Sugar Junkie Makes It Through The Weekend! (Here are the 3 things that helped me beat my cravings)

Writing as a MASSIVE chocolate addict/sugar junkie, I am delighted to announce that I’ve made it through the weekend without any sweet stuff whatsoever. I know not everyone who follows my blog will care whether I’m eating sugary food or not (this is a blog about sobriety, after all) but I am noticing some definite parallels with quitting alcohol and sugar, so bear with me – it might help you deal with addiction, regardless of what the object of your addiction is.


I blogged about my desire to cut out sugar because of a suspicion I had that making myself accountable would work wonders as a means of motivation when temptation struck. And, I have to say; this was the single most effective tool over the course of the last three days in me staying sugar-free. There were a couple of wobbly moments (buying my daughter and sister a piece of marshmallow brownie each, and Sunday evening after dinner which, I realised, is a major trigger point for me in terms of gorging on biscuits) when I very nearly caved in, but because I’d blogged about my month off the sugar, I couldn’t do it. I would have felt terrible for going back on my word so soon after announcing publicly that this is what I was planning on doing until November 8th. I even had a friend suggest to me that it would be fine to have a few chocolate biscuits and nobody would know (I know! Naughty, naughty) but I still stuck to my promise – because even if nobody else would have found out, I’d have known, and I couldn’t be duplicitous in that way.

Second big help: being prepared. On Friday I bought loads of fruit and vegetables with which to make delicious smoothies, and also nuts and medjool dates to snack on when I felt peckish. Because there was always something close to hand that did not include sugar (I know fruit contains fructose but I’m not giving that up – just the refined stuff) I never felt as if I was denying myself. I didn’t go hungry or put myself in a position where the cravings would become too much to handle.

Thirdly, I adopted a mantra, which I repeated in my head every time I felt the sweet tooth sensation creeping up on me: ‘You will feel worse afterwards, if you give in and eat this biscuit/cake/sweet, than you do now’. Somehow, this simplistic message worked. I was able to see the pointlessness of giving into my sugar addiction – all I would be doing is perpetuating the habit, providing relief for a craving that would eventually disappear altogether if I ignored it for a sufficient length of time.

Today I don’t feel remarkably different to how I did on Friday, as I am still suffering from a horrible cold. I don’t think I’ve lost any weight either (it has only been three days!). But I do feel light and free mentally, as that regret over losing control of my food intake is noticeably absent. I feel as though I’m making progress. It’s nice to be back in the driving seat of my body, as opposed to letting a sugar addiction take hold.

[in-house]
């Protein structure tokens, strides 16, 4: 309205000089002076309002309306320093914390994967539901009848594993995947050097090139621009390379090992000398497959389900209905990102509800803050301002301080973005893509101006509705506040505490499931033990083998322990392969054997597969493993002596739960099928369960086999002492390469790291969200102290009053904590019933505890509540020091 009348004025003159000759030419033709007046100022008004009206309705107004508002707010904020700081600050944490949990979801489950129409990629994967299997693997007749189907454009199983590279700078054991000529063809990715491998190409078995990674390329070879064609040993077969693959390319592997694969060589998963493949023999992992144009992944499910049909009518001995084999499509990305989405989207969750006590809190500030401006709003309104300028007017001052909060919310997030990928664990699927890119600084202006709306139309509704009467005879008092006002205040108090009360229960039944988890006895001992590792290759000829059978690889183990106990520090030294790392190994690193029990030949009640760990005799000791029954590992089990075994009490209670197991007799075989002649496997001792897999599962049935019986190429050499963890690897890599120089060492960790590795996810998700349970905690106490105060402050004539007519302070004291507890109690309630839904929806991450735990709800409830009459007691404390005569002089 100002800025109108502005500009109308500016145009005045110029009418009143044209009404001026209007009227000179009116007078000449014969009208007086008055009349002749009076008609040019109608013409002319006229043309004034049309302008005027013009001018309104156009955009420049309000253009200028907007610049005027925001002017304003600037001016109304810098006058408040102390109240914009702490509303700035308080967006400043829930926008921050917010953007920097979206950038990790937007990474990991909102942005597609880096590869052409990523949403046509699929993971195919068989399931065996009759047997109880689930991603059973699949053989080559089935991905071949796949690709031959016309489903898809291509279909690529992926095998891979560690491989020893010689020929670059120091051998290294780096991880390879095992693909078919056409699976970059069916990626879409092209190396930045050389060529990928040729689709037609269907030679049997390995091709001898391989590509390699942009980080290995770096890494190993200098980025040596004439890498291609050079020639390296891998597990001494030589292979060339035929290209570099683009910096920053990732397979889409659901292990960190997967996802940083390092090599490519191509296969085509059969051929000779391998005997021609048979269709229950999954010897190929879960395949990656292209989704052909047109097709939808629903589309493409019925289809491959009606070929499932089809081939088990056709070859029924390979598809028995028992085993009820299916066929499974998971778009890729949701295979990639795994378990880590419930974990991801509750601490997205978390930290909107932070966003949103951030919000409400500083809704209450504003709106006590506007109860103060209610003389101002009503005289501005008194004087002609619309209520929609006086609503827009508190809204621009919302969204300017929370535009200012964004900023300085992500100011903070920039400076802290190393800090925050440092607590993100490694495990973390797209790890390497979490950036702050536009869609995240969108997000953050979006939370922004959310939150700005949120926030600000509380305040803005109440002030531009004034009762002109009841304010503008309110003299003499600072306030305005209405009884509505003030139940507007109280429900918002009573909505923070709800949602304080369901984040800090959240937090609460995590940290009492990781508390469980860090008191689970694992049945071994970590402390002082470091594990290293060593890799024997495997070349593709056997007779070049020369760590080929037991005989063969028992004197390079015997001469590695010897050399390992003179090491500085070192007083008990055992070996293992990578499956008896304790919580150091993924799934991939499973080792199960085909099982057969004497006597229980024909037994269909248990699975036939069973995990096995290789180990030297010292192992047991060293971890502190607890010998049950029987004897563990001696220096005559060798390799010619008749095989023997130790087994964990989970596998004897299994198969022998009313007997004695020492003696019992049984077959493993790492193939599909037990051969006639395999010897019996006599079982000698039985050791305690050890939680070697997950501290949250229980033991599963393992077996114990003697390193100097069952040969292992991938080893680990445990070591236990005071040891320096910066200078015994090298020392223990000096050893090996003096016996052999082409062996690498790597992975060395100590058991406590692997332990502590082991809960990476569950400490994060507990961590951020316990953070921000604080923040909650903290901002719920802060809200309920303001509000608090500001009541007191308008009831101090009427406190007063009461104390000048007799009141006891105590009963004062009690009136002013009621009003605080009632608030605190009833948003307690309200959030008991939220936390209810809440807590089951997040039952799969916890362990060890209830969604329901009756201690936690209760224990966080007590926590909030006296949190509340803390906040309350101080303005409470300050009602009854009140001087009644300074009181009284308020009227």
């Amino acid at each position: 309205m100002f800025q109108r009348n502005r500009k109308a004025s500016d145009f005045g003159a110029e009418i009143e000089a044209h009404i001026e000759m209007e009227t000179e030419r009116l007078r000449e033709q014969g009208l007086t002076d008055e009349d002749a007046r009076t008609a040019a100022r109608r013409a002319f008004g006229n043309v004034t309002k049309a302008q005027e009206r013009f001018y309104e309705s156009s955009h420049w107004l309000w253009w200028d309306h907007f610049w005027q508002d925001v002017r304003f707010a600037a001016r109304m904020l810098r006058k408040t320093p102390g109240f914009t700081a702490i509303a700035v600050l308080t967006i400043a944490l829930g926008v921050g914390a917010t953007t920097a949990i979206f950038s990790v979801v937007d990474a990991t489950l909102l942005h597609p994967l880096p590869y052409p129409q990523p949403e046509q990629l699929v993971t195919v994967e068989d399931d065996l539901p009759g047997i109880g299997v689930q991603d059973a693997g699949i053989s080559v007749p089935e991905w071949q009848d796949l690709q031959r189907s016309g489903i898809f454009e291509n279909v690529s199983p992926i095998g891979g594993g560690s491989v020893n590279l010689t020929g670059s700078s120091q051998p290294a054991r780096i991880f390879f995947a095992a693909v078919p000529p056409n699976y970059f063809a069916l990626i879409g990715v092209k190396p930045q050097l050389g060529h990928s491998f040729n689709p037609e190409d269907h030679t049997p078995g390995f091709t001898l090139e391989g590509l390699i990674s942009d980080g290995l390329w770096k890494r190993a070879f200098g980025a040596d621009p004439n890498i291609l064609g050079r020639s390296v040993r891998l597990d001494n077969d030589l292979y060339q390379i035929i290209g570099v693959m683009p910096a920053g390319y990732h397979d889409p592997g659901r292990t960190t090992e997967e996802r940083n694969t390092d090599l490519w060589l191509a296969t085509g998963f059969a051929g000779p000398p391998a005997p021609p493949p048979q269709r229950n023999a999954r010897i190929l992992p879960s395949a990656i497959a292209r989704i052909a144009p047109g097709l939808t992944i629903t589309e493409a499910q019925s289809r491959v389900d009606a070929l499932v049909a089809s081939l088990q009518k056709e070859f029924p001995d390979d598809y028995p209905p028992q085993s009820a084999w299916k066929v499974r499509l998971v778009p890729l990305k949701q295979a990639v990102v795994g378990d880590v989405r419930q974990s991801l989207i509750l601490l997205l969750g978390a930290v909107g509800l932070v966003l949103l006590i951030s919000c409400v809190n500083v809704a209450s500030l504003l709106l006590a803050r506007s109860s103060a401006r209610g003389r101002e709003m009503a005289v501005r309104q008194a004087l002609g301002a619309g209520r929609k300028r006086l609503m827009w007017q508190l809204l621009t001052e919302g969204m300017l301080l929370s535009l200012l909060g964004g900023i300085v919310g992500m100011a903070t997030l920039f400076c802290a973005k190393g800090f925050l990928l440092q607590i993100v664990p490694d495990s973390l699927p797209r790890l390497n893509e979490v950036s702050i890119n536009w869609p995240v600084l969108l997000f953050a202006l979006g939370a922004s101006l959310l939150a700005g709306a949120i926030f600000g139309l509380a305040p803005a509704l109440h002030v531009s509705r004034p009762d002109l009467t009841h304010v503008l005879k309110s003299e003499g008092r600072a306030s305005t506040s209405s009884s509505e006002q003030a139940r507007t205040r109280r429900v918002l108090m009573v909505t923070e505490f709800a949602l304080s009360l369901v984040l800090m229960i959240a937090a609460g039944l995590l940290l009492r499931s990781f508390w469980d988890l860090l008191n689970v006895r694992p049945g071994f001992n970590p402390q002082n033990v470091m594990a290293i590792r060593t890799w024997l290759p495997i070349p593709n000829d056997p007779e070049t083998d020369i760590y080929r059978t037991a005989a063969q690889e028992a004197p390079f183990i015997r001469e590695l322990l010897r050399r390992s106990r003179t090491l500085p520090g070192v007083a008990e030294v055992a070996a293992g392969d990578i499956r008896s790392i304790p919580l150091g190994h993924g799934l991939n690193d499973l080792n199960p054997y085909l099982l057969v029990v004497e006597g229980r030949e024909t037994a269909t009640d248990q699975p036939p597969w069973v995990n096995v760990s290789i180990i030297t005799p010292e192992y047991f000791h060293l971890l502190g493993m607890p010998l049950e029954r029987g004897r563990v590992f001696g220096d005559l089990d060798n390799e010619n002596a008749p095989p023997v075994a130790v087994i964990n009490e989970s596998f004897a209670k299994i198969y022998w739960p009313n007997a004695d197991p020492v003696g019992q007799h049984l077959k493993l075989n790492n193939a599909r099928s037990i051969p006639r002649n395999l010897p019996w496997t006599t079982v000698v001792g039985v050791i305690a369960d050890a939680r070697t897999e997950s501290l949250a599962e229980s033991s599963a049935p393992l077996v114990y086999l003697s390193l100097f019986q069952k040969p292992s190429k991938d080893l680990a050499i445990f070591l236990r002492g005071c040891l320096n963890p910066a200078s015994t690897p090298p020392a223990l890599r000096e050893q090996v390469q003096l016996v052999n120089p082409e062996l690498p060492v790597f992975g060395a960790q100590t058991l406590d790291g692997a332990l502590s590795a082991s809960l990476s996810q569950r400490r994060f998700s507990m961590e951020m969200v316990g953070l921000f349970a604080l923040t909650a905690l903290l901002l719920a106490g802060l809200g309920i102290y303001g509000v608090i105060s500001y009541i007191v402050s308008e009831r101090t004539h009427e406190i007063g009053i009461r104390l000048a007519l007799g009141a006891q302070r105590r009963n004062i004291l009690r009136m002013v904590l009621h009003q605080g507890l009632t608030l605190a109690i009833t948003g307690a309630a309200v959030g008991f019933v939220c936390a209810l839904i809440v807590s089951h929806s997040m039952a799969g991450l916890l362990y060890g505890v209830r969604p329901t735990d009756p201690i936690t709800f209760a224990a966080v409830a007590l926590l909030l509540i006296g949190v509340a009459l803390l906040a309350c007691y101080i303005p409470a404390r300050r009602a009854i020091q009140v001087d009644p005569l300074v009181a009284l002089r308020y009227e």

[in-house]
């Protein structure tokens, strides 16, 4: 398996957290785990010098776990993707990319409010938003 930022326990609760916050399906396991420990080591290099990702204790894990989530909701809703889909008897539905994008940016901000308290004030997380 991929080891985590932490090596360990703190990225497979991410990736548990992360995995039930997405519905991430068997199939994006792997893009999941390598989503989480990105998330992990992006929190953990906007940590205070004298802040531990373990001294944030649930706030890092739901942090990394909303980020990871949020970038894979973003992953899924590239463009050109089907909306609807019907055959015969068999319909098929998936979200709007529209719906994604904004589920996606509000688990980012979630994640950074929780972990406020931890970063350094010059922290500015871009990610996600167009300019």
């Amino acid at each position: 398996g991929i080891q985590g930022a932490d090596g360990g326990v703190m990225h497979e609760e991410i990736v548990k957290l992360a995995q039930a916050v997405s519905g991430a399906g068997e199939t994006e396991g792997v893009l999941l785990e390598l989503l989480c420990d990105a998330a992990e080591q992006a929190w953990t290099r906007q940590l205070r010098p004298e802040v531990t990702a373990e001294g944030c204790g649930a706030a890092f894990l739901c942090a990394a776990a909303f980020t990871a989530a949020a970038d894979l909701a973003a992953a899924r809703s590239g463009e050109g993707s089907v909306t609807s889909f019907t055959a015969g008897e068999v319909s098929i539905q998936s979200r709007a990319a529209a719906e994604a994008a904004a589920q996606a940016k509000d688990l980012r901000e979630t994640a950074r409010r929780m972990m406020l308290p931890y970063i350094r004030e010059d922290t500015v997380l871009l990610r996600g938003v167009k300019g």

To summarise, the three biggies that have helped me to achieve the HUGE goal of not eating refined sugar this weekend are as follows: accountability (blogging in my case, but telling people verbally would work just as well), preparation, and a mantra that I repeated in my head every time a craving hit. If you are joining me in this sugar-free challenge, please let me know what is working for you and how you are feeling. Thanks, Lucy x


7 thoughts on “Sugar Junkie Makes It Through The Weekend! (Here are the 3 things that helped me beat my cravings)

  1. Deni says:

    Please keep us apprised of your progress and (hopefully) ultimate success in beating the Sugar Monster! I, too, have gotten ridiculous about giving in to my sugar cravings. Willpower? What willpower? I really need to get a grip…!!

  2. Me too me too. The sugar monster will be conquered! And people keep telling me how ‘oh and you must lose weight too’ which aside from fact AS IF I COULD OR WOULD JUST BE ABLE TO GIVE UP BOOZE TO SHED A FEW POUNDS – it’s the complete opposite for me. The more I drank the less I ate and the thinner I was.
    Anyway – Go you! Definitely going to take your advice. All three. Thank you! Boo to your mate saying ‘no one would know.’ Tut tut. We all have enough of our own sabotage to deal with!

  3. Iambizi says:

    Good for you!
    I have been losing weight by not drinking the fattening drinks!
    Wishing you much luck in this journey!

  4. I gave up sugar a few years ago and couldn’t believe how much better I felt. I also lost quite a bit of weight that I had struggled with for years (two stone to be exact). However, bit by bit, sugar started creeping back in and I’m a full-blown sugar addict again. I have regained a stone of he weight I lost and I feel sluggish and lacking in energy. I think thee are very strong similarities with sugar addiction and alcoholism. I’m definitely an ‘all-or-nothing’ type….once I get the cravings under control I can stay away completely but once I start dabbling I am right back to square one. You’ve inspired me to start again and hopefully I will start feeling the benefits soon too. Well done and keep up the good work!

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